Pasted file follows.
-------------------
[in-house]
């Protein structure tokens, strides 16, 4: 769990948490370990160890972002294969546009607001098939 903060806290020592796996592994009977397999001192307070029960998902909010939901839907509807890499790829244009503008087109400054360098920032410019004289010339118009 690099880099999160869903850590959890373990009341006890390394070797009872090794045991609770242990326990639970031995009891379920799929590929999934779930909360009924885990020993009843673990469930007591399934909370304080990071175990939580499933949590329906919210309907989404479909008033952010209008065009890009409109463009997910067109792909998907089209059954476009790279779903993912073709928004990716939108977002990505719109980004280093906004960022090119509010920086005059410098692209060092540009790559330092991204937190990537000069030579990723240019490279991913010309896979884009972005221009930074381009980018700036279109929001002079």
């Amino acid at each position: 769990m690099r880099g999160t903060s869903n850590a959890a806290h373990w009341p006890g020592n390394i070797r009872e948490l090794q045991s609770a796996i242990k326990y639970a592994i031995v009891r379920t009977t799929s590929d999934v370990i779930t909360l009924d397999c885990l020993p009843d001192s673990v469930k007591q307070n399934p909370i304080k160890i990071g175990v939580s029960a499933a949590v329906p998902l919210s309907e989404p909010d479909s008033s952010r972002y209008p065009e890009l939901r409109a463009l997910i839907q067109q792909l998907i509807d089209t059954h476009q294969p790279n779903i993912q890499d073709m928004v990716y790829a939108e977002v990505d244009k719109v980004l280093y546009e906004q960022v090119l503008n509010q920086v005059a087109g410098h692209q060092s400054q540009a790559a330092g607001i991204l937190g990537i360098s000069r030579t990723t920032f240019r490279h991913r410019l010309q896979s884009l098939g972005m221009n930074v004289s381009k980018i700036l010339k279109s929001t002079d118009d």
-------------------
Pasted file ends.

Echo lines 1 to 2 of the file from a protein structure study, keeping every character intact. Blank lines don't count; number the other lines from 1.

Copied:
[in-house]
């Protein structure tokens, strides 16, 4: 769990948490370990160890972002294969546009607001098939 903060806290020592796996592994009977397999001192307070029960998902909010939901839907509807890499790829244009503008087109400054360098920032410019004289010339118009 690099880099999160869903850590959890373990009341006890390394070797009872090794045991609770242990326990639970031995009891379920799929590929999934779930909360009924885990020993009843673990469930007591399934909370304080990071175990939580499933949590329906919210309907989404479909008033952010209008065009890009409109463009997910067109792909998907089209059954476009790279779903993912073709928004990716939108977002990505719109980004280093906004960022090119509010920086005059410098692209060092540009790559330092991204937190990537000069030579990723240019490279991913010309896979884009972005221009930074381009980018700036279109929001002079």